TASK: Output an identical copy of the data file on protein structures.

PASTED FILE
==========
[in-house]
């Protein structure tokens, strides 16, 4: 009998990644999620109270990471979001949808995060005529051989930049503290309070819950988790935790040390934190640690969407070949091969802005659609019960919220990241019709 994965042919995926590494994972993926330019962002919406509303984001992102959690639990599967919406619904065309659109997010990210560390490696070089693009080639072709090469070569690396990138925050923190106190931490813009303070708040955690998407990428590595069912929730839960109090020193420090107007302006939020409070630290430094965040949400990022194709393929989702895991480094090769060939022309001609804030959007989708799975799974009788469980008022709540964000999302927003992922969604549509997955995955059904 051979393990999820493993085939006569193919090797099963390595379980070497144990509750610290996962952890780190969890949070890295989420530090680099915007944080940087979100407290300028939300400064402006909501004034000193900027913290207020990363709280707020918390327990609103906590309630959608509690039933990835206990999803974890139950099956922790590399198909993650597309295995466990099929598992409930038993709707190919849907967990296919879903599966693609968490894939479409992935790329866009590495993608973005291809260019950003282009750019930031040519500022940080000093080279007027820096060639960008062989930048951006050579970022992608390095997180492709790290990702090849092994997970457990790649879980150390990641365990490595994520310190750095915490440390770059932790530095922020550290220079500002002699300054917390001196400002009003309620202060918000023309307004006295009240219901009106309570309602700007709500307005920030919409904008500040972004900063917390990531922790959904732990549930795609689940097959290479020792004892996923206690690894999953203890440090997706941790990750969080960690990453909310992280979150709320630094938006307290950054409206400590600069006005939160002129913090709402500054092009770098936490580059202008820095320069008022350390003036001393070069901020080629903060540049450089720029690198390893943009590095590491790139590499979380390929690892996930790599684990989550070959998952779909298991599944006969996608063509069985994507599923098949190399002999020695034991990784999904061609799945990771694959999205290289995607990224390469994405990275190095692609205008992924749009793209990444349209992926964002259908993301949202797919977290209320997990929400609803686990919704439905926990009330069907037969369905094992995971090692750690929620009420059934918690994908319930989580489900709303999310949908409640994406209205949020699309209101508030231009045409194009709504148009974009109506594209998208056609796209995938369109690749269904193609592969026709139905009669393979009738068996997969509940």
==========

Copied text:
[in-house]
């Protein structure tokens, strides 16, 4: 009998990644999620109270990471979001949808995060005529051989930049503290309070819950988790935790040390934190640690969407070949091969802005659609019960919220990241019709 994965042919995926590494994972993926330019962002919406509303984001992102959690639990599967919406619904065309659109997010990210560390490696070089693009080639072709090469070569690396990138925050923190106190931490813009303070708040955690998407990428590595069912929730839960109090020193420090107007302006939020409070630290430094965040949400990022194709393929989702895991480094090769060939022309001609804030959007989708799975799974009788469980008022709540964000999302927003992922969604549509997955995955059904 051979393990999820493993085939006569193919090797099963390595379980070497144990509750610290996962952890780190969890949070890295989420530090680099915007944080940087979100407290300028939300400064402006909501004034000193900027913290207020990363709280707020918390327990609103906590309630959608509690039933990835206990999803974890139950099956922790590399198909993650597309295995466990099929598992409930038993709707190919849907967990296919879903599966693609968490894939479409992935790329866009590495993608973005291809260019950003282009750019930031040519500022940080000093080279007027820096060639960008062989930048951006050579970022992608390095997180492709790290990702090849092994997970457990790649879980150390990641365990490595994520310190750095915490440390770059932790530095922020550290220079500002002699300054917390001196400002009003309620202060918000023309307004006295009240219901009106309570309602700007709500307005920030919409904008500040972004900063917390990531922790959904732990549930795609689940097959290479020792004892996923206690690894999953203890440090997706941790990750969080960690990453909310992280979150709320630094938006307290950054409206400590600069006005939160002129913090709402500054092009770098936490580059202008820095320069008022350390003036001393070069901020080629903060540049450089720029690198390893943009590095590491790139590499979380390929690892996930790599684990989550070959998952779909298991599944006969996608063509069985994507599923098949190399002999020695034991990784999904061609799945990771694959999205290289995607990224390469994405990275190095692609205008992924749009793209990444349209992926964002259908993301949202797919977290209320997990929400609803686990919704439905926990009330069907037969369905094992995971090692750690929620009420059934918690994908319930989580489900709303999310949908409640994406209205949020699309209101508030231009045409194009709504148009974009109506594209998208056609796209995938369109690749269904193609592969026709139905009669393979009738068996997969509940």